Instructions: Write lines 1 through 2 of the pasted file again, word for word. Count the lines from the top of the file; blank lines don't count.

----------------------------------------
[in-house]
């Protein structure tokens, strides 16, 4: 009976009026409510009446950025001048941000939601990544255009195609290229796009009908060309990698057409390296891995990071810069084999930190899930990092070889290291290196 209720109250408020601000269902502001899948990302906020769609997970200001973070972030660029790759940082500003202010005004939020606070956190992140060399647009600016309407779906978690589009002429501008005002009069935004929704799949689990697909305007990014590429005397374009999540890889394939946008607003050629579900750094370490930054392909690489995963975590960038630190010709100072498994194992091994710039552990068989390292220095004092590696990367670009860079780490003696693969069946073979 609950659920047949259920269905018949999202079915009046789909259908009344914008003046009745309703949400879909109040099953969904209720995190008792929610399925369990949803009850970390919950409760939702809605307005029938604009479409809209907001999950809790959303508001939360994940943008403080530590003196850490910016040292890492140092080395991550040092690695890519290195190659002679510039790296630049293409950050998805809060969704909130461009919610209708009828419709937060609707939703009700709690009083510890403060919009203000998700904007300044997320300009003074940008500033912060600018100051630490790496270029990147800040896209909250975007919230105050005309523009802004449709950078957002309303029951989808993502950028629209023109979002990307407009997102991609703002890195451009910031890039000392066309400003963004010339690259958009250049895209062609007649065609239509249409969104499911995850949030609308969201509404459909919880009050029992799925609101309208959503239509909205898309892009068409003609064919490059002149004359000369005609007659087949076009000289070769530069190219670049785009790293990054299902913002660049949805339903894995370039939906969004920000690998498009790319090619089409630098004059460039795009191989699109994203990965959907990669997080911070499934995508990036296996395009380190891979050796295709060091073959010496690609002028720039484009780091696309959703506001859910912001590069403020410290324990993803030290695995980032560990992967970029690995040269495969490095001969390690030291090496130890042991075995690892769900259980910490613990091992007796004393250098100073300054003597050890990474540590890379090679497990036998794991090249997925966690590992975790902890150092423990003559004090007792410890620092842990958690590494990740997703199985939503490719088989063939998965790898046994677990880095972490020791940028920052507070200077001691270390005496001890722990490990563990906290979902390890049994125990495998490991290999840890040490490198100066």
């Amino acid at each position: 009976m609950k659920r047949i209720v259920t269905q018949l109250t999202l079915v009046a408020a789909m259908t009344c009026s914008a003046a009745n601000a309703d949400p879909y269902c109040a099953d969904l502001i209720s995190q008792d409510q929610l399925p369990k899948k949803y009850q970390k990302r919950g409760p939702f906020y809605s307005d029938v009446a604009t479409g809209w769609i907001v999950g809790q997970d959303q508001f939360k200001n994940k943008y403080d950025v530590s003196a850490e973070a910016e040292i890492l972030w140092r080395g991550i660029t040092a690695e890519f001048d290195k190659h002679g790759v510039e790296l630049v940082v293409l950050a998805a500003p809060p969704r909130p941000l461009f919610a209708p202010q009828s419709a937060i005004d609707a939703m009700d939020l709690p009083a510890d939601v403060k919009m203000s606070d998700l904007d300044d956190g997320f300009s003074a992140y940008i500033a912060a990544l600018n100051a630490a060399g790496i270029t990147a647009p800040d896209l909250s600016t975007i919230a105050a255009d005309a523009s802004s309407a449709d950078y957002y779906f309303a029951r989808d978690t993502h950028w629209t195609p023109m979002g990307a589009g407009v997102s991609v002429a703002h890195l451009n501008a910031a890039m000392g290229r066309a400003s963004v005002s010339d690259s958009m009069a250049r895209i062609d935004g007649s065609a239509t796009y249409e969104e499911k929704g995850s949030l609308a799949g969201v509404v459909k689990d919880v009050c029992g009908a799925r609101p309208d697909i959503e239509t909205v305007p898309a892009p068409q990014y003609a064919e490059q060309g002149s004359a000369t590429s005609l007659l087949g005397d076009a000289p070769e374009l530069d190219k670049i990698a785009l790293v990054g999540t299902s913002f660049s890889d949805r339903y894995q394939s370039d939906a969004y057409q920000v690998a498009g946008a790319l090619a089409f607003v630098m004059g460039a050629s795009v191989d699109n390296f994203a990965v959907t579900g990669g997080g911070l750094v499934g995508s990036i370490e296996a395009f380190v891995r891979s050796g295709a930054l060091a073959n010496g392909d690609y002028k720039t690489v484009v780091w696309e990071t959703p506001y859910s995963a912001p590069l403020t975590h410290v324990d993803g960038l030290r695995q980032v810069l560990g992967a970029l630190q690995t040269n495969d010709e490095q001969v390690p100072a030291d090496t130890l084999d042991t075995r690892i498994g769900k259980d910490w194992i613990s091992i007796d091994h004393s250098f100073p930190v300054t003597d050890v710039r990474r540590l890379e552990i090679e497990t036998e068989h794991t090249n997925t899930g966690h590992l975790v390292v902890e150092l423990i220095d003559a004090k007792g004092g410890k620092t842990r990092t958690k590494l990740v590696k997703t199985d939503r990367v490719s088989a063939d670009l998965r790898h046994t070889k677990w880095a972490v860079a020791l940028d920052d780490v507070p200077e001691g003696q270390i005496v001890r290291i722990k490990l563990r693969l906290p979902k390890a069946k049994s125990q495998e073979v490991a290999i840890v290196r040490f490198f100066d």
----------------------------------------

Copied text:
[in-house]
């Protein structure tokens, strides 16, 4: 009976009026409510009446950025001048941000939601990544255009195609290229796009009908060309990698057409390296891995990071810069084999930190899930990092070889290291290196 209720109250408020601000269902502001899948990302906020769609997970200001973070972030660029790759940082500003202010005004939020606070956190992140060399647009600016309407779906978690589009002429501008005002009069935004929704799949689990697909305007990014590429005397374009999540890889394939946008607003050629579900750094370490930054392909690489995963975590960038630190010709100072498994194992091994710039552990068989390292220095004092590696990367670009860079780490003696693969069946073979 609950659920047949259920269905018949999202079915009046789909259908009344914008003046009745309703949400879909109040099953969904209720995190008792929610399925369990949803009850970390919950409760939702809605307005029938604009479409809209907001999950809790959303508001939360994940943008403080530590003196850490910016040292890492140092080395991550040092690695890519290195190659002679510039790296630049293409950050998805809060969704909130461009919610209708009828419709937060609707939703009700709690009083510890403060919009203000998700904007300044997320300009003074940008500033912060600018100051630490790496270029990147800040896209909250975007919230105050005309523009802004449709950078957002309303029951989808993502950028629209023109979002990307407009997102991609703002890195451009910031890039000392066309400003963004010339690259958009250049895209062609007649065609239509249409969104499911995850949030609308969201509404459909919880009050029992799925609101309208959503239509909205898309892009068409003609064919490059002149004359000369005609007659087949076009000289070769530069190219670049785009790293990054299902913002660049949805339903894995370039939906969004920000690998498009790319090619089409630098004059460039795009191989699109994203990965959907990669997080911070499934995508990036296996395009380190891979050796295709060091073959010496690609002028720039484009780091696309959703506001859910912001590069403020410290324990993803030290695995980032560990992967970029690995040269495969490095001969390690030291090496130890042991075995690892769900259980910490613990091992007796004393250098100073300054003597050890990474540590890379090679497990036998794991090249997925966690590992975790902890150092423990003559004090007792410890620092842990958690590494990740997703199985939503490719088989063939998965790898046994677990880095972490020791940028920052507070200077001691270390005496001890722990490990563990906290979902390890049994125990495998490991290999840890040490490198100066």